Look outside your normal box.... Chunky knits you may have loved before, may not, now. Be open to everything.

Try tons of shit on.
posted by kiwi-epitome at 7:45 PM on October 20, 2018 [1 favorite]


I know this is not the same, but pregnancy has made me feel like this. I’m due any day and I’m really struggling now with my body image. So I’m can’t yet answer about when the discomfort subsided.

Things that help: new clothes, new makeup, getting a nice haircut, posting nice photos of myself on Instagram, exercise, looking in the mirror instead of avoiding it (this gets me “used to” my new shape), confiding my feelings to loved ones for their support, getting rid of all clothes that are unlikely to fit even after birth (knowing I can and will get new ones if I slim down again), thinking about the time saved by not counting calories, making new recipes that I wouldn’t have ever made before, eating healthy foods in larger quantities than before, telling myself why this is happening and why it’s good over and over (in my case I’m growing a human, in your case you are getting healthier and stopped a pattern that was unhealthy and unsustainable long term), other health self-care (going to the dentist or the optometrist, making sure all my other health care is optimised).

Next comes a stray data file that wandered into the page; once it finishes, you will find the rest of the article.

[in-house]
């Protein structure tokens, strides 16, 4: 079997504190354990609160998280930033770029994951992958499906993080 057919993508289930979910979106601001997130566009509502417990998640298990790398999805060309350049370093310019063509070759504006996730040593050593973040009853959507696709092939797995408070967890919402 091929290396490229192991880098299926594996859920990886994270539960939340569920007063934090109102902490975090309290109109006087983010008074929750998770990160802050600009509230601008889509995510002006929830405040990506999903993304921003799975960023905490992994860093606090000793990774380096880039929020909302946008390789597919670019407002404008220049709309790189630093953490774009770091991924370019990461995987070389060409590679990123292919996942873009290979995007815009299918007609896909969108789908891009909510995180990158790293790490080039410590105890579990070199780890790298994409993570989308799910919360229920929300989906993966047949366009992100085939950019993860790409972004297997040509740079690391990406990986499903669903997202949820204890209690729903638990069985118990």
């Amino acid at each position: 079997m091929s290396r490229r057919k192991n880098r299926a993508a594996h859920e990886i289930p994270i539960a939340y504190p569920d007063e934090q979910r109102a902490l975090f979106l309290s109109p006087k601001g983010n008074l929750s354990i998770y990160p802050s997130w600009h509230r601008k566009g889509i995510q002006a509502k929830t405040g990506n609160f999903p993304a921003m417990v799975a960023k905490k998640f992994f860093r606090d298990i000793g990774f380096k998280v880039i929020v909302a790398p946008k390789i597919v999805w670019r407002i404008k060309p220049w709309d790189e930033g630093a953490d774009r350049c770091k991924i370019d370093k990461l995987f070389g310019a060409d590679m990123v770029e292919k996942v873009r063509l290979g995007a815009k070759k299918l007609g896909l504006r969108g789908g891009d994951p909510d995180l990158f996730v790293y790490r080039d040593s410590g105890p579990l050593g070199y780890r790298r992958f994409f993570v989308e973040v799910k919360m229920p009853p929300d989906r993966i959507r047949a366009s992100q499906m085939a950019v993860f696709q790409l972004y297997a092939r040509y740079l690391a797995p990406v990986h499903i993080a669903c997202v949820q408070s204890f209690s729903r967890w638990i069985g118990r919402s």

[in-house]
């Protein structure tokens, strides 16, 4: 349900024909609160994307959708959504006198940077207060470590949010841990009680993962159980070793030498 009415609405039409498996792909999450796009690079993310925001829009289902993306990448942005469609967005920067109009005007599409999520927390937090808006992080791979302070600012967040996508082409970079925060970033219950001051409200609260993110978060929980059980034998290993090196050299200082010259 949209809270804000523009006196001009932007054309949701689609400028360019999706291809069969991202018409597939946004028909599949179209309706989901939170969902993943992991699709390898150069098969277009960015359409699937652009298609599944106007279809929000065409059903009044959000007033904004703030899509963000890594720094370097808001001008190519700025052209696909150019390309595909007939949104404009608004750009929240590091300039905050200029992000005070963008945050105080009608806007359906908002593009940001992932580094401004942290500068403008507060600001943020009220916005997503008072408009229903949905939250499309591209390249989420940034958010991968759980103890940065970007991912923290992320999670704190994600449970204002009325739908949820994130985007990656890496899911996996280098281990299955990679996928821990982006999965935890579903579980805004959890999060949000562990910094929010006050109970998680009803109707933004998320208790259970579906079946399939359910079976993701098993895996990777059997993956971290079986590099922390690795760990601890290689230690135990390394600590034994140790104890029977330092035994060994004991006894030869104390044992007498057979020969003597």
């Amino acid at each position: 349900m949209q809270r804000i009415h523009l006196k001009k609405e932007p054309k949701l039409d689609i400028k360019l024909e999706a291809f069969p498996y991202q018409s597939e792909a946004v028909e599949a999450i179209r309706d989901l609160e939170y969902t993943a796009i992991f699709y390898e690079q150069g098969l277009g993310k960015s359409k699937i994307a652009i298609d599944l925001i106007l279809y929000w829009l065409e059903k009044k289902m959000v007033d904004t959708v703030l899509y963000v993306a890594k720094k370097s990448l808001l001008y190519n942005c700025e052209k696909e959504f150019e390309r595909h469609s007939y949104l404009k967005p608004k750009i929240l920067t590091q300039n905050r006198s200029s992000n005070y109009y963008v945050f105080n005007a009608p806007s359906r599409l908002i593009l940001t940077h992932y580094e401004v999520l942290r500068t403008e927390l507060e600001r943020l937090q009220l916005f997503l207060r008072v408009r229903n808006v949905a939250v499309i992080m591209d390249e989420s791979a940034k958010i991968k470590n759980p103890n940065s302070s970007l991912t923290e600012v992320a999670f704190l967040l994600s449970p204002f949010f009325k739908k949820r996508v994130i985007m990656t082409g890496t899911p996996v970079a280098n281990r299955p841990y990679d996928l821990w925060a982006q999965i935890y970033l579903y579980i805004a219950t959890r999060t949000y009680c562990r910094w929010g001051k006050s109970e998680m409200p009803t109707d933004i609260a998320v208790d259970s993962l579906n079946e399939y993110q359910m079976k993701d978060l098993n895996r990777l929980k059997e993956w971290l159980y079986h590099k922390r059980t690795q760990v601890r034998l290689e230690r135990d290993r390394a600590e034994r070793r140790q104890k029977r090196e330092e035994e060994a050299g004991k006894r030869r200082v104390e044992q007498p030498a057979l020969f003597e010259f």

Would being under the care of a nutritionist help too if you aren’t already? Peace of mind helps too (for me just going to my routine midwife appointments helped me know I was doing everything right and was healthy).